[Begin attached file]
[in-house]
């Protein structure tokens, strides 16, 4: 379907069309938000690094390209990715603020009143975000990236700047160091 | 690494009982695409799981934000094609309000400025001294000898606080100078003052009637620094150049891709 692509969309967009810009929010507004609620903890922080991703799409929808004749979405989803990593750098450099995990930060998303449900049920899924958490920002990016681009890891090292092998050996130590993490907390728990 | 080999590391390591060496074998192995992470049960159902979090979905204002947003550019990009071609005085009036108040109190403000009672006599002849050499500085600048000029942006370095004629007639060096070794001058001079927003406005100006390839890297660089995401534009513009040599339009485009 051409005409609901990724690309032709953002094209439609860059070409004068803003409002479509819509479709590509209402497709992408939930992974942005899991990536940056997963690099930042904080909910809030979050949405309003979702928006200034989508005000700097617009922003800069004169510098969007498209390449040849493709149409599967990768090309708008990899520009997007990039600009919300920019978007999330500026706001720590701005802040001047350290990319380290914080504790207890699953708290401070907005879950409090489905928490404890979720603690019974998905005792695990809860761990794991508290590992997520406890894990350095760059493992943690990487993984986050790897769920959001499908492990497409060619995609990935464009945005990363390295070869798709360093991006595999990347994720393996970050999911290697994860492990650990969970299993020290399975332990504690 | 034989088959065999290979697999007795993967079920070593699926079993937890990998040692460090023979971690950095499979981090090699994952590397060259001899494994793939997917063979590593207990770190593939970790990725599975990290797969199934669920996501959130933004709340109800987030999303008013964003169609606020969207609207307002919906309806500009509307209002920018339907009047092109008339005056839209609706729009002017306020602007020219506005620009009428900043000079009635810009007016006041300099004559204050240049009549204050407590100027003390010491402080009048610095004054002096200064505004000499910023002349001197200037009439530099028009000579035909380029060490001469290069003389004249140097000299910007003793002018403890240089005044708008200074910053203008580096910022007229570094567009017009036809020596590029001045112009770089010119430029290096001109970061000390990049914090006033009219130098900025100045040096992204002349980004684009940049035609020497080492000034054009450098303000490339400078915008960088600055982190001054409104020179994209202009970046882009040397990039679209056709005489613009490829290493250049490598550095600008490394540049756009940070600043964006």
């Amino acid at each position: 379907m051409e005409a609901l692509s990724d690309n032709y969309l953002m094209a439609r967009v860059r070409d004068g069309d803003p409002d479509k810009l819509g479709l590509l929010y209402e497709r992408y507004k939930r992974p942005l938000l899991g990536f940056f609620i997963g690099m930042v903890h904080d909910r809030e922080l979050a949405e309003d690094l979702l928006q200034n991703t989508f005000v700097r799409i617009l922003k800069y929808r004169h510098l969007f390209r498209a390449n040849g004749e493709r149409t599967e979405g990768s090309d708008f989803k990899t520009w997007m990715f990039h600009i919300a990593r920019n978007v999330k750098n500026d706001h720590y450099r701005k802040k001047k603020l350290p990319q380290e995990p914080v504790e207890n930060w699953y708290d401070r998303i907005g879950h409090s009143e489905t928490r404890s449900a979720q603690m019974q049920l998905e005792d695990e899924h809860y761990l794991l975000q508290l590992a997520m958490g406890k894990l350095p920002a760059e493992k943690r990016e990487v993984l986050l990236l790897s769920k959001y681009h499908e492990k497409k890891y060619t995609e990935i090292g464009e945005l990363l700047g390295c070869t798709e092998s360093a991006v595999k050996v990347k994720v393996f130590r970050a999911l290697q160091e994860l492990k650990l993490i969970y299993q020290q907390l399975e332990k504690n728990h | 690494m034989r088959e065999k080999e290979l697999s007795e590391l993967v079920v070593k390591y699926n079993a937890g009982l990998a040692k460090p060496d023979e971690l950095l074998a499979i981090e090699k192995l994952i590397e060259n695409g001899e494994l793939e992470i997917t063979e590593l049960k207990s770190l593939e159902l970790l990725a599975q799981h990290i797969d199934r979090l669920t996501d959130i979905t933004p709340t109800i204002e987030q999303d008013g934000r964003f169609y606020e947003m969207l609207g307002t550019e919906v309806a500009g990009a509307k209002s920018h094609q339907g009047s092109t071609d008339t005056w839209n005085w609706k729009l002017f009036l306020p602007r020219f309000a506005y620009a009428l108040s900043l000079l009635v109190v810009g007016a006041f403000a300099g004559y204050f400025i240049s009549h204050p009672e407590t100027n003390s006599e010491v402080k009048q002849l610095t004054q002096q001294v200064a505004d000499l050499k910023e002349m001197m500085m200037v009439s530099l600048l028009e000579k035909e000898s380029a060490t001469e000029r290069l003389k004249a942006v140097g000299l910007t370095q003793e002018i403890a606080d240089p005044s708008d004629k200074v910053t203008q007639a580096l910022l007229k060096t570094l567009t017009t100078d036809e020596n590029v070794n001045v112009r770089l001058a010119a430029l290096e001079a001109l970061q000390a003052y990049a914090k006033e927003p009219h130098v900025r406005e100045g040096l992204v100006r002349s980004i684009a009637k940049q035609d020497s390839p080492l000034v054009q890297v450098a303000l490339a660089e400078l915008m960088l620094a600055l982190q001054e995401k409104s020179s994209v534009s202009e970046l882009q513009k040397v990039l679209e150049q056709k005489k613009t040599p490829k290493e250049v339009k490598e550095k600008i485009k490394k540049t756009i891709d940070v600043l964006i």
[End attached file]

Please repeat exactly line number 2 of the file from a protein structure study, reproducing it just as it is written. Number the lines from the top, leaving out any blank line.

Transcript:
């Protein structure tokens, strides 16, 4: 379907069309938000690094390209990715603020009143975000990236700047160091 | 690494009982695409799981934000094609309000400025001294000898606080100078003052009637620094150049891709 692509969309967009810009929010507004609620903890922080991703799409929808004749979405989803990593750098450099995990930060998303449900049920899924958490920002990016681009890891090292092998050996130590993490907390728990 | 080999590391390591060496074998192995992470049960159902979090979905204002947003550019990009071609005085009036108040109190403000009672006599002849050499500085600048000029942006370095004629007639060096070794001058001079927003406005100006390839890297660089995401534009513009040599339009485009 051409005409609901990724690309032709953002094209439609860059070409004068803003409002479509819509479709590509209402497709992408939930992974942005899991990536940056997963690099930042904080909910809030979050949405309003979702928006200034989508005000700097617009922003800069004169510098969007498209390449040849493709149409599967990768090309708008990899520009997007990039600009919300920019978007999330500026706001720590701005802040001047350290990319380290914080504790207890699953708290401070907005879950409090489905928490404890979720603690019974998905005792695990809860761990794991508290590992997520406890894990350095760059493992943690990487993984986050790897769920959001499908492990497409060619995609990935464009945005990363390295070869798709360093991006595999990347994720393996970050999911290697994860492990650990969970299993020290399975332990504690 | 034989088959065999290979697999007795993967079920070593699926079993937890990998040692460090023979971690950095499979981090090699994952590397060259001899494994793939997917063979590593207990770190593939970790990725599975990290797969199934669920996501959130933004709340109800987030999303008013964003169609606020969207609207307002919906309806500009509307209002920018339907009047092109008339005056839209609706729009002017306020602007020219506005620009009428900043000079009635810009007016006041300099004559204050240049009549204050407590100027003390010491402080009048610095004054002096200064505004000499910023002349001197200037009439530099028009000579035909380029060490001469290069003389004249140097000299910007003793002018403890240089005044708008200074910053203008580096910022007229570094567009017009036809020596590029001045112009770089010119430029290096001109970061000390990049914090006033009219130098900025100045040096992204002349980004684009940049035609020497080492000034054009450098303000490339400078915008960088600055982190001054409104020179994209202009970046882009040397990039679209056709005489613009490829290493250049490598550095600008490394540049756009940070600043964006």